Usability Testing Questions You Should Know Before the Test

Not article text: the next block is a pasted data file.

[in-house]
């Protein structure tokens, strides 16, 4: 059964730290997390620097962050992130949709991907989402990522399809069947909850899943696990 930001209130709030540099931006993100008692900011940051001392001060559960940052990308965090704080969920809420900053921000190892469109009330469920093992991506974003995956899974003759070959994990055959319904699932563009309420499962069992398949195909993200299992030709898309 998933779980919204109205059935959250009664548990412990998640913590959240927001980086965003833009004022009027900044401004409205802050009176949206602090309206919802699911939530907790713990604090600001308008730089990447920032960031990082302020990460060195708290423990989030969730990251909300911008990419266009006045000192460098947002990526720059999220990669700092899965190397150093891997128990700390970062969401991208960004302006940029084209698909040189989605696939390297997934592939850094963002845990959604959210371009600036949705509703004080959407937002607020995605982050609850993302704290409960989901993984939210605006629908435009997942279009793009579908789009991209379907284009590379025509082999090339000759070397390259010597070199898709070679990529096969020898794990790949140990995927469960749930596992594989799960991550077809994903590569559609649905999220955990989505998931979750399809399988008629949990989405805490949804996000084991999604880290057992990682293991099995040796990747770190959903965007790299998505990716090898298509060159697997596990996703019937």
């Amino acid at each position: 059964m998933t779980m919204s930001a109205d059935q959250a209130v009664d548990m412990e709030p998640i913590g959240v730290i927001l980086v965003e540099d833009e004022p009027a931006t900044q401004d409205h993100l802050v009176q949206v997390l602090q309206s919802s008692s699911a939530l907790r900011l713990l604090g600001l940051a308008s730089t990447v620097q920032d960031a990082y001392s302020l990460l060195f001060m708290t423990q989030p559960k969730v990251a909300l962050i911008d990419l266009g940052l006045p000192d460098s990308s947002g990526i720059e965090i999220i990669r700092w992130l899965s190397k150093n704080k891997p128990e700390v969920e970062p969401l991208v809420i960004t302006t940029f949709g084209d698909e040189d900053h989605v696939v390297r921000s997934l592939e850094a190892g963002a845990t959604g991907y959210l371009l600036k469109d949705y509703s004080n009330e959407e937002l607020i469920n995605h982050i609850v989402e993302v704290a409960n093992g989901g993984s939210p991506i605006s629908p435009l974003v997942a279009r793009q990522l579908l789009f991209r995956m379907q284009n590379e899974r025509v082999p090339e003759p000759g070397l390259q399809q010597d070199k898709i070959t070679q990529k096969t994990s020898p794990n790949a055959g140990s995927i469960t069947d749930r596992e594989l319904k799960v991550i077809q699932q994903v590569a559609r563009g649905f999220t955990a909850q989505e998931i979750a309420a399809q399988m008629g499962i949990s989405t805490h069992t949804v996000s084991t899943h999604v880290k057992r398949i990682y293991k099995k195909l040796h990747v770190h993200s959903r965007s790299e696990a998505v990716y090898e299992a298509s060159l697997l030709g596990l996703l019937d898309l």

Usability testing questions are tremendously important, but have you really ever stopped to think them through? Many times, when it comes to usability testing, people will formulate the questions last minute, or on the fly, thinking that whatever comes to mind is a given. This is a mistake because usability testing is so crucial, so, designing the tests should be a clear, strategic and logical process. Alas, many people do not realize this. The biggest issue is that many user experience fields don’t have a de facto list of basic questions for this testing phase, upon which further questions and procedures may be built. This results in everyone creating arbitrary criteria for tests, and no standardization (a must in most industries) to be established, whatsoever. So, let’s take a moment and look at five of the most important usability testing questions that should be asked when going into this phase. These are all equally important, so please disregard their order, aside from perhaps as a procedural order. You may find that some of these questions need minor modification to meet your scenario and testing goals. That’s alright, this is intended to be built upon. That is the principle of standards #1 – Could my grandmother figure this out? This is an odd question and an insult to nobody’s grandmother, but a general type of question for how easy it is to grasp the concept behind the design. Elderly individuals are often intimidated by new ideas. Striving for a design to be easily grasped by those who have a self-imposed impairment to innovation or adaptability is a good way to see if the concept is too complicated or alien for an average population to quickly embrace. This will inspire the inclusion of such demographics in the test, which is very important. If at least 2% of this testing demographic has no problems embracing the design, then it is a sign of success. Very forgiving margins, for usability testing, ah? #2 – Does it look like it works? This is about aesthetics and presentation. There is something to be said for how a design’s look and presentation is handled, to give the impression of competent efficiency or clunky instability. This is especially the case in software. Often, if an overly-painted and pretty GUI looks like it doesn’t work, a user expects it to be slow and not responsive, given the nonstandard libraries and components used. If it looks like it doesn’t work, users are going to believe it does not, even if they see it working. What impression does it give, even if it’s a prototype? #3 – Can everyone access this? This is about being sure that your design is as compatible as possible. It is a common mistake to design something leaning on the high grade equipment you are using to design and test it. Can someone with lower-end equipment use it? Does it rely on technology that less than two out of three people in a demographic have? If the answer is yes, then something is wrong and it will probably be a costly mistake. #4 – How quickly can I perform a task? This isn’t about bandwidth or computing speed, so much as how involved accomplish any given task in a design actually is. The more convoluted and involved it is to accomplish any given thing, the less usable it is. Minimal steps need to exist to accomplish any given task, and minimal tasks should be required to achieve an ultimate goal. Step carefully though, as too much automation or generalization can be a bad day too. #5 – Can I explain this without jargon or comparing it to other things? This is how effectively the design delivers through presentation and actions the task and function it was designed for. If it takes a lot of complex terminology or comparison to disparate concepts in order to convey, after using it, what it is and how it works, then the design while functional is not effective and correct. Good design is usable when it can be summed up very clearly and independently by a user after they experience it. Otherwise, it isn’t only unable to stand on its own, but is too abstract and needs to be taken back to the drawing board. For usability testing, these are the five standard questions upon which to build. They are far from the only ones, but we propose these as a starting point for everyone’s testing phase planning henceforth.